In my early 30s and propelled by a marital crisis, I
embarked on an intense four-year spiritual journey.
During that odyssey, I was introduced to the concept of
spirit animals. These animals often appear as guides and
represent various traits and skills we need to learn. They
can continue to appear throughout our lives too. Call me
crazy, but I wasn’t going to deny an animal the chance to
teach me an important lesson or two. One of my fellow
seekers told me about a brilliant encounter she had with
an eagle that flew directly toward her in an otherworldly
face-to-face moment of sublime communication. So I
invited, and fully expected, a future rendezvous with my
spirit animal. I particularly fancied the idea of meeting a
rare beauty—a powerful, exotic Siberian tiger that would
choose to be my guide.
In the meantime, a few months after my experience
with the mysterious night visitor, I happened to be at my
soon-to-be ex-husband’s house. I paused alone in the thick
woods behind the house we’d shared, surveying the beauty
of the place, tied up so tightly in melancholy memories.
Suddenly, I heard an animal in the woods and watched
as it approached, waddling right toward me without any
hesitation. What an unusual event! It certainly caught
my attention, as I had never seen an animal like it in the
seven years I lived in and walked through those woods. It
was very chubby and low to the ground, with very short
legs. I found no reason to be afraid of the animal, and I
guess the feeling was mutual because it came right up to
me before lumbering off. I recognized it from pictures I’d
previously seen—it was a groundhog. Still, I didn’t put
two and two together.
The Mystery Revealed
Then, like peeling an onion, the riddle started to
reveal itself in layers. Years later, I told the story of my
nighttime visitor to an intuitive counselor who asked me
if the condo was in the woods. I told her it was and that I
was sure the builder had to cut down many trees. “What
you experienced was a ghost animal,” she delivered with
conviction. Although that thought never occurred to me, it
felt absolutely right.
Mulling this over, I remembered the daytime encounter
with the groundhog, recognizing the same short-legged
lumbering footfalls, the same size, heavy breathing, and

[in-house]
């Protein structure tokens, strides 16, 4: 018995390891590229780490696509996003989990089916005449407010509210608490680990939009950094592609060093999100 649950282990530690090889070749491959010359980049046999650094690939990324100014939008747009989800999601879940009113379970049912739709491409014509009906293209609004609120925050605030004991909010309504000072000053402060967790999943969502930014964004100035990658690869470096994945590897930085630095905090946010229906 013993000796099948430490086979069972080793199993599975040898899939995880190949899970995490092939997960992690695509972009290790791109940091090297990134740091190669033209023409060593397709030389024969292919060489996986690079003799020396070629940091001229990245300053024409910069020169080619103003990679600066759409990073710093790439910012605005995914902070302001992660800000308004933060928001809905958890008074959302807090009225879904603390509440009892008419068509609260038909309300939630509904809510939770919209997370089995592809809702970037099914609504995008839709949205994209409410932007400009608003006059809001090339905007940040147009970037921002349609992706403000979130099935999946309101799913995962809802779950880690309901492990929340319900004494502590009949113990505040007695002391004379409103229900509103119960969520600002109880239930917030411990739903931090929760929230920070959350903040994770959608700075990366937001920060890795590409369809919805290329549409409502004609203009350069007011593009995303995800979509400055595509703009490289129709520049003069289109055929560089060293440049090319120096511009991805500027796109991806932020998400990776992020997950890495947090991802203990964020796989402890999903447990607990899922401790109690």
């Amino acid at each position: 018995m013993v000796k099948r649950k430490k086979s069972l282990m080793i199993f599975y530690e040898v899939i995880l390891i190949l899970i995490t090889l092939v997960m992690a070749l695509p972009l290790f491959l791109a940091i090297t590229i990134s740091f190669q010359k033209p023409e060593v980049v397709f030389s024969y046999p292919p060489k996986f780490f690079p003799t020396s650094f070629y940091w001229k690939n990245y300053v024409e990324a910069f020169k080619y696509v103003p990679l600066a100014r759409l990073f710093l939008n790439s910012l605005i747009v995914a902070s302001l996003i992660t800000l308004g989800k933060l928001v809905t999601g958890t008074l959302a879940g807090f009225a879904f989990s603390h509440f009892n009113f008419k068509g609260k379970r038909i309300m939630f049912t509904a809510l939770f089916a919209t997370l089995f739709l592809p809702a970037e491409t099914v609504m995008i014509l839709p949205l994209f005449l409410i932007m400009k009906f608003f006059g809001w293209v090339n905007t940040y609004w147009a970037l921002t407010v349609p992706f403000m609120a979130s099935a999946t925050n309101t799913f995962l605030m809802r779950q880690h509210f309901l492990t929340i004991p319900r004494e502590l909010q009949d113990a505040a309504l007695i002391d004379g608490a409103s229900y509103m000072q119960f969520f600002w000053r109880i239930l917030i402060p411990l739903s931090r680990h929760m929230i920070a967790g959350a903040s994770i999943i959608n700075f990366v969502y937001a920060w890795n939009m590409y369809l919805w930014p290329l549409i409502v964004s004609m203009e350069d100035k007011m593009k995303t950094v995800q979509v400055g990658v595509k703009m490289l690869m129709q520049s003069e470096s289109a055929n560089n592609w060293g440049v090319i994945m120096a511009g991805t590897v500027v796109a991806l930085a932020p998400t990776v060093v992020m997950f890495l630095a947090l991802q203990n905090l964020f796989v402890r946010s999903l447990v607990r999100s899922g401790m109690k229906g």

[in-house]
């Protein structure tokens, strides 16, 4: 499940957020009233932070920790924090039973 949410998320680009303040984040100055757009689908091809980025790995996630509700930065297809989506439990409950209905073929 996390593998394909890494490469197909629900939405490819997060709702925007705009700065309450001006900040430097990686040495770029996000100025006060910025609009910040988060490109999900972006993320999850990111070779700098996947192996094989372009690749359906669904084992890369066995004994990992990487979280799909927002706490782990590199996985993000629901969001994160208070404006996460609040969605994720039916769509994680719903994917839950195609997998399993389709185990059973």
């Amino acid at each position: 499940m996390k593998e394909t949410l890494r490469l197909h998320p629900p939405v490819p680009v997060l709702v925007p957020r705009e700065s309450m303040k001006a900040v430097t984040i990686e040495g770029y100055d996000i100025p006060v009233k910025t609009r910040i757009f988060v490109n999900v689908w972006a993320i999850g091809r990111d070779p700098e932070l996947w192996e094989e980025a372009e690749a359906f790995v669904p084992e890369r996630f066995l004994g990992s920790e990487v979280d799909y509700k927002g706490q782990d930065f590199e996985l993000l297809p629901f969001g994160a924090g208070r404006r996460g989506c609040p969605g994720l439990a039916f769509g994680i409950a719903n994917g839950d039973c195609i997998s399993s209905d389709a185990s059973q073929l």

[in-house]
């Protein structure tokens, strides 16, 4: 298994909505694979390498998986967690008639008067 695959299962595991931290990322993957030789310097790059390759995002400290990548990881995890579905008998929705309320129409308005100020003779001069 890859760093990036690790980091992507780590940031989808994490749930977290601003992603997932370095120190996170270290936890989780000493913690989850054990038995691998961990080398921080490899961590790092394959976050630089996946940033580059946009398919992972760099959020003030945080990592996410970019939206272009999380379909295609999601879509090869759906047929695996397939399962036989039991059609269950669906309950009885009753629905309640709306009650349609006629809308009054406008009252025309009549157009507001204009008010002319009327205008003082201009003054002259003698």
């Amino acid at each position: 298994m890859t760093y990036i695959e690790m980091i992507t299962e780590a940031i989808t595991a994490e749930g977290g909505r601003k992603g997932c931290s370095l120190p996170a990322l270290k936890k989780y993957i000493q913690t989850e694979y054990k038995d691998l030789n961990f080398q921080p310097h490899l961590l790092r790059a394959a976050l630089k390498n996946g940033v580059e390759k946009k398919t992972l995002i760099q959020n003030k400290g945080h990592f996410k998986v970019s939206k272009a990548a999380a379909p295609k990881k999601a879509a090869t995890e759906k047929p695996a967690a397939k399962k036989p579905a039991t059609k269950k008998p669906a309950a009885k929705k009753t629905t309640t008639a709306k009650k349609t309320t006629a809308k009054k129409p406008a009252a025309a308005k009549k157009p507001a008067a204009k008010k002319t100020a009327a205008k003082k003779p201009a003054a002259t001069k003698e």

fearlessness. I surmised my night visitor had been a
groundhog too. The groundhog chose me! My spirit animal
was a chubby little bucktoothed vegetarian, leading the life
of a solitary rodent. What did it mean? I wondered. What
was its message? Was I hogging the earth?
I thought about the 1993 movie Groundhog Day, an
irreverent, delightful comedy that had blessed me with
bountiful food for thought. The main character in the film
is Phil Connors (played by Bill Murray), a self-centered,
egotistical, hypercritical, antisocial man who repeats the
same day over and over again. He does this by ending his
life, day after day, when he realizes he’s trapped in time.
Ultimately, he grasps that he needs to make a different
choice—so he becomes perfect. Phil grows into a splendid
pianist, a superb ice sculptor, a modest man, and a gracious
social facilitator who successfully sets aside all ego and
judgment to love people unconditionally.
I decided that the screenplay was exploring the profound
question, “What would you do with eternity?” (Recently,
I discovered that’s exactly what Danny Rubin had in mind
when he wrote the screenplay.)
Another layer became clear just a few years ago, at a time
when I was teaching creative writing to elementary school
students. One day, I unconsciously selected the subject
of the groundhog for their writing topic. In doing some
research, I learned that the groundhog is one of the rare
animals on earth that enter true hibernation. Their body
temperature and heart rate plunge when they sleep half the
year underneath the frost line in complex burrows. Their
pattern of sleeping and waking seem to be an apt metaphor
to our series of lives.
Of course, the groundhog is most famous for its
eponymous holiday on February 2, when the animal
emerges from its burrow and portends six more weeks
of winter if it sees its shadow. The shadow is prominently
known in psychology as the dark side of the personality, all
that is repressed and unconscious. Yet another layer of the
mystery is revealed in looking at the shadow. By bringing
our shadow into the light, we can see how we’ve projected
dark thoughts and fears onto other people. Then we can
forgive ourselves and begin to heal.
My little groundhog may enter my life again to teach me
yet another lesson. I believe the creature appeared to remind
me I’ve done all of this before. I’ve lived over and over again
and need to get the business of living right this time by
choosing a loving attitude with all people in all situations
and leaving fear behind. It’s time to heal the shadow, forgive,
and strive to be perfect—or as close as I can get.